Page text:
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U.S. to withdraw from tomato suspension agreement

Earlier this week, the U.S. Department of Commerce notified the Mexican signatories to the 2013 Suspension Agreement on Fresh Tomatoes from Mexico that the department intends to withdraw from the agreement, which states that “signatories or the department may withdraw from this agreement upon 90 days written notice to the other party.” With the written notification, commerce intends to withdraw from the agreement on May 7.

“We have heard the concerns of the American tomato producing industry and are taking action today to ensure they are protected from unfair trading practices,” said Secretary of Commerce Wilbur Ross. “The Trump Administration will continue to use every tool in our toolbox to ensure trade is free, fair, and reciprocal.”

Upon completion of the withdrawal, the Department of Commerce will continue with its investigation and notify the International Trade Commission of its final determination. If the department continues to find sales made at less than fair value in its final determination, the ITC will then complete its own investigation and make a final determination with respect to injury. If both commerce and the ITC issue affirmative final determinations, an antidumping duty order will be issued.

The department opened negotiations with the Mexican signatories in January 2018. Despite committed efforts from all sides, significant outstanding issues remained with respect to crafting a revised agreement that would be acceptable to the Mexican signatories and address the concerns of the U.S. domestic industry to the extent possible under U.S. trade law. In November 2018, the Florida Tomato Exchange requested commerce end the agreement and resume the antidumping investigation of fresh tomatoes from Mexico. Commerce said it finds at this stage that "it is appropriate to notify the Mexican signatories of our intent to withdraw, terminate the agreement, and resume the investigation."

The Fresh Produce Association of the Americas said it is disappointed that the Department of Commerce intends to withdraw from the agreement with Mexico, but pointed out that the agreement remains in effect during the 90-day window, and buyers and sellers must continue to follow the rules.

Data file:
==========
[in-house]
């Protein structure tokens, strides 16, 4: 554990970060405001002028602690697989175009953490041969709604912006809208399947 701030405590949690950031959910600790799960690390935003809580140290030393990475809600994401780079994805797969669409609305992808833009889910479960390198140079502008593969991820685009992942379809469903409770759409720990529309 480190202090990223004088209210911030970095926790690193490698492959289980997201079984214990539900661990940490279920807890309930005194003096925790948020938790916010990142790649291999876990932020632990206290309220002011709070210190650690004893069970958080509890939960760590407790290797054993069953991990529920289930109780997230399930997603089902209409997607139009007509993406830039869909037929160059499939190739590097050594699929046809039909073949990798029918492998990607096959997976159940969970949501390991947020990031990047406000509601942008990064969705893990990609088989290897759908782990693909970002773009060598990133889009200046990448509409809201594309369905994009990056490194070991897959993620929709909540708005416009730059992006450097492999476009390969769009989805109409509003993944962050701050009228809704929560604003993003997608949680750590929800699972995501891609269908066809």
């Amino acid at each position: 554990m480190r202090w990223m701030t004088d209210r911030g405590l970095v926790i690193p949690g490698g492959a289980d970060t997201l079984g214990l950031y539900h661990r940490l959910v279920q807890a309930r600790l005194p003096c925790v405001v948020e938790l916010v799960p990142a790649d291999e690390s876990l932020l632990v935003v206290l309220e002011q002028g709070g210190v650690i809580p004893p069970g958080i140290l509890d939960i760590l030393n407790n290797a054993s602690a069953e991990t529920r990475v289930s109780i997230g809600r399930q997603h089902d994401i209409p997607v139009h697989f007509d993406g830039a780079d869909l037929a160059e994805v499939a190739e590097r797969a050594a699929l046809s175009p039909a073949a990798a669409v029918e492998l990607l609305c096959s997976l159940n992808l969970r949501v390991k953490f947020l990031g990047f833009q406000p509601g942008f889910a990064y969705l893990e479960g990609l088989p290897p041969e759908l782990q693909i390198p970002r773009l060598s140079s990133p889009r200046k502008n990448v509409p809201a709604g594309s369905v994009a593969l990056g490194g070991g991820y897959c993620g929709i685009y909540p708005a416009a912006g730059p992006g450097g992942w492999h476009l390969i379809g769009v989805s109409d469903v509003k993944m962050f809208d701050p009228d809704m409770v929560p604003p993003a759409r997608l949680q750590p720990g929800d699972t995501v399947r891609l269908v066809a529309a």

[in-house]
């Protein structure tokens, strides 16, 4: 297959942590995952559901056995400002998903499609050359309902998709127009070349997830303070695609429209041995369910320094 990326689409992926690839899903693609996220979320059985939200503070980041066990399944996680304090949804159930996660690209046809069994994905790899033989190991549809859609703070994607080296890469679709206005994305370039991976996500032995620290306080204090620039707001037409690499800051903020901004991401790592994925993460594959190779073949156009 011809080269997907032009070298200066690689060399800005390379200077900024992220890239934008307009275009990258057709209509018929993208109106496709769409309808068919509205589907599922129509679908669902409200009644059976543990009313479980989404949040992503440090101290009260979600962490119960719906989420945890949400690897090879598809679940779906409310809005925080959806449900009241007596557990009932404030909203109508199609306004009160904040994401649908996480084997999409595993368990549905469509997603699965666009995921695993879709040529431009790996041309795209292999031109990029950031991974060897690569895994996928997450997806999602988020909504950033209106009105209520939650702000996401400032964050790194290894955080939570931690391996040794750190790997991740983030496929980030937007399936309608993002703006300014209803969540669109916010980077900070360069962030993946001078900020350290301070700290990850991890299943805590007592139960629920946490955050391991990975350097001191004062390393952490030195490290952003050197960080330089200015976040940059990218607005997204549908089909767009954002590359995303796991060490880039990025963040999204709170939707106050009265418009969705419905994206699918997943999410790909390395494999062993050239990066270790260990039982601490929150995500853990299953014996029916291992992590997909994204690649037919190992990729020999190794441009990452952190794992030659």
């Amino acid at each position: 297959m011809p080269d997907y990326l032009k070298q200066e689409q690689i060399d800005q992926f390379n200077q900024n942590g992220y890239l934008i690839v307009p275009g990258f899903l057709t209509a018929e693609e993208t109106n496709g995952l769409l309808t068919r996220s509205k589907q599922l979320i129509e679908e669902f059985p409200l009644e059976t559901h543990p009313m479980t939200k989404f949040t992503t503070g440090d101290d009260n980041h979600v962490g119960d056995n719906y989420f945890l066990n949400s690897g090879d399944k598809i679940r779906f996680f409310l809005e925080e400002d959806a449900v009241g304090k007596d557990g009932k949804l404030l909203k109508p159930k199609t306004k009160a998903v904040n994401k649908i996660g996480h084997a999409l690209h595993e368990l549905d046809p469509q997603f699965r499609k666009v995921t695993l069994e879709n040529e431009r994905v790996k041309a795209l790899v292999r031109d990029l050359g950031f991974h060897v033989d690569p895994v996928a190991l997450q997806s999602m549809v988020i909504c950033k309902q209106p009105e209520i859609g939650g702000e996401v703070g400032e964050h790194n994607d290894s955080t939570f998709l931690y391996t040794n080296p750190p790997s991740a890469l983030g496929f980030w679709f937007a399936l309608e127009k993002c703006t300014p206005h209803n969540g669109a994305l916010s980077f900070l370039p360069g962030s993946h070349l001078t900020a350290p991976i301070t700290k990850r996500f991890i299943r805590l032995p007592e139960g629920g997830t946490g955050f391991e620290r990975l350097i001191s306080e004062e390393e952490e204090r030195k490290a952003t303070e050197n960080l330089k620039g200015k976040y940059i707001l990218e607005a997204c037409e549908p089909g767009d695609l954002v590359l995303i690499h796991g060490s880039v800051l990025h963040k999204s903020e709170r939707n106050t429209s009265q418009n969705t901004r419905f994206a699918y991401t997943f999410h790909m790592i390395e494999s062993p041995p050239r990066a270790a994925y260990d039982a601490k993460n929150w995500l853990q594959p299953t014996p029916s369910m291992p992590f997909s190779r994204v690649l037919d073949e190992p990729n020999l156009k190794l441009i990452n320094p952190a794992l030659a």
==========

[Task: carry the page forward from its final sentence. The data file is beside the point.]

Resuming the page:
“The Tomato Suspension Agreement has brought stability to the U.S. tomato market for over two decades, and it has been updated as the market has evolved,” said FPAA President Lance Jungmeyer. “These updates have resulted in a wide selection of fresh tomatoes for U.S. consumers, while complying with U.S. trade laws, and adding enforcement mechanisms as the agreement itself has evolved. Despite Florida’s rhetoric, the record has shown that both Mexican growers and U.S. distributors have complied with the rules of the agreement.”

FPAA reiterated the importance for commerce to continue negotiating with Mexican growers toward a new agreement.

“There is still time to reach a new agreement that serves the interests of U.S. growers of tomatoes, as well as importers of Mexican tomatoes,” Jungmeyer said.

Jungmeyer reiterated that it would be regrettable if this development caused an increase in tomato pricing or a reduction in varieties on supermarket shelves. “American consumers deserve to have free choice and selection of their preferred tomatoes, including vine-ripened tomatoes,” Jungmeyer said.

Between now and May 7, buyers and sellers must continue to abide by the terms of the 2013 Tomato Suspension Agreement with Mexico. If an agreement is not reached by May 7, tomato imports from Mexico will have duties applied.